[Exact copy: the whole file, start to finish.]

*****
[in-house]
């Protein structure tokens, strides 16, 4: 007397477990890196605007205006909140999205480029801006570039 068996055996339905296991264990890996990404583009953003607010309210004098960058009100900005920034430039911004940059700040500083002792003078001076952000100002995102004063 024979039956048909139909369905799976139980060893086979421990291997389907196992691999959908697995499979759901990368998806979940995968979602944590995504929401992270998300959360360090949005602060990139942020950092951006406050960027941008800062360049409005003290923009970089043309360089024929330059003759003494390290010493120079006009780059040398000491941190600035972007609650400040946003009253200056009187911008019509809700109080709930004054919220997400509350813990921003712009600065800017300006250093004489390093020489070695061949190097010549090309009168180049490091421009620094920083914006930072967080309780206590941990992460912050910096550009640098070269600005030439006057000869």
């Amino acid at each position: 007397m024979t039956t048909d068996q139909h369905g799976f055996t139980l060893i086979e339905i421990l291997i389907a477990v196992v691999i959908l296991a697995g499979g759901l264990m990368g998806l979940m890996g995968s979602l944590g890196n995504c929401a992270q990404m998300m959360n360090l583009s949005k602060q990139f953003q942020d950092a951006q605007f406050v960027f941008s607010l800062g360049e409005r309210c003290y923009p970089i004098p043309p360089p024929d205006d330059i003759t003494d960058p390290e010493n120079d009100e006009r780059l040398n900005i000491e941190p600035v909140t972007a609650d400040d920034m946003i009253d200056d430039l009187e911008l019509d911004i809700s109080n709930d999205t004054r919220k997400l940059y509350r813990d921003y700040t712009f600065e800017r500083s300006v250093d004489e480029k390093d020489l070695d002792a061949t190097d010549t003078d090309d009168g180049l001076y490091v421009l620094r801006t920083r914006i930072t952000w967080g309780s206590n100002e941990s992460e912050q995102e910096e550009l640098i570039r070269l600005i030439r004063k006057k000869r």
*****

[in-house]
């Protein structure tokens, strides 16, 4: 007397477990890196605007205006909140999205480029801006570039 068996055996339905296991264990890996990404583009953003607010309210004098960058009100900005920034430039911004940059700040500083002792003078001076952000100002995102004063 024979039956048909139909369905799976139980060893086979421990291997389907196992691999959908697995499979759901990368998806979940995968979602944590995504929401992270998300959360360090949005602060990139942020950092951006406050960027941008800062360049409005003290923009970089043309360089024929330059003759003494390290010493120079006009780059040398000491941190600035972007609650400040946003009253200056009187911008019509809700109080709930004054919220997400509350813990921003712009600065800017300006250093004489390093020489070695061949190097010549090309009168180049490091421009620094920083914006930072967080309780206590941990992460912050910096550009640098070269600005030439006057000869």
């Amino acid at each position: 007397m024979t039956t048909d068996q139909h369905g799976f055996t139980l060893i086979e339905i421990l291997i389907a477990v196992v691999i959908l296991a697995g499979g759901l264990m990368g998806l979940m890996g995968s979602l944590g890196n995504c929401a992270q990404m998300m959360n360090l583009s949005k602060q990139f953003q942020d950092a951006q605007f406050v960027f941008s607010l800062g360049e409005r309210c003290y923009p970089i004098p043309p360089p024929d205006d330059i003759t003494d960058p390290e010493n120079d009100e006009r780059l040398n900005i000491e941190p600035v909140t972007a609650d400040d920034m946003i009253d200056d430039l009187e911008l019509d911004i809700s109080n709930d999205t004054r919220k997400l940059y509350r813990d921003y700040t712009f600065e800017r500083s300006v250093d004489e480029k390093d020489l070695d002792a061949t190097d010549t003078d090309d009168g180049l001076y490091v421009l620094r801006t920083r914006i930072t952000w967080g309780s206590n100002e941990s992460e912050q995102e910096e550009l640098i570039r070269l600005i030439r004063k006057k000869r």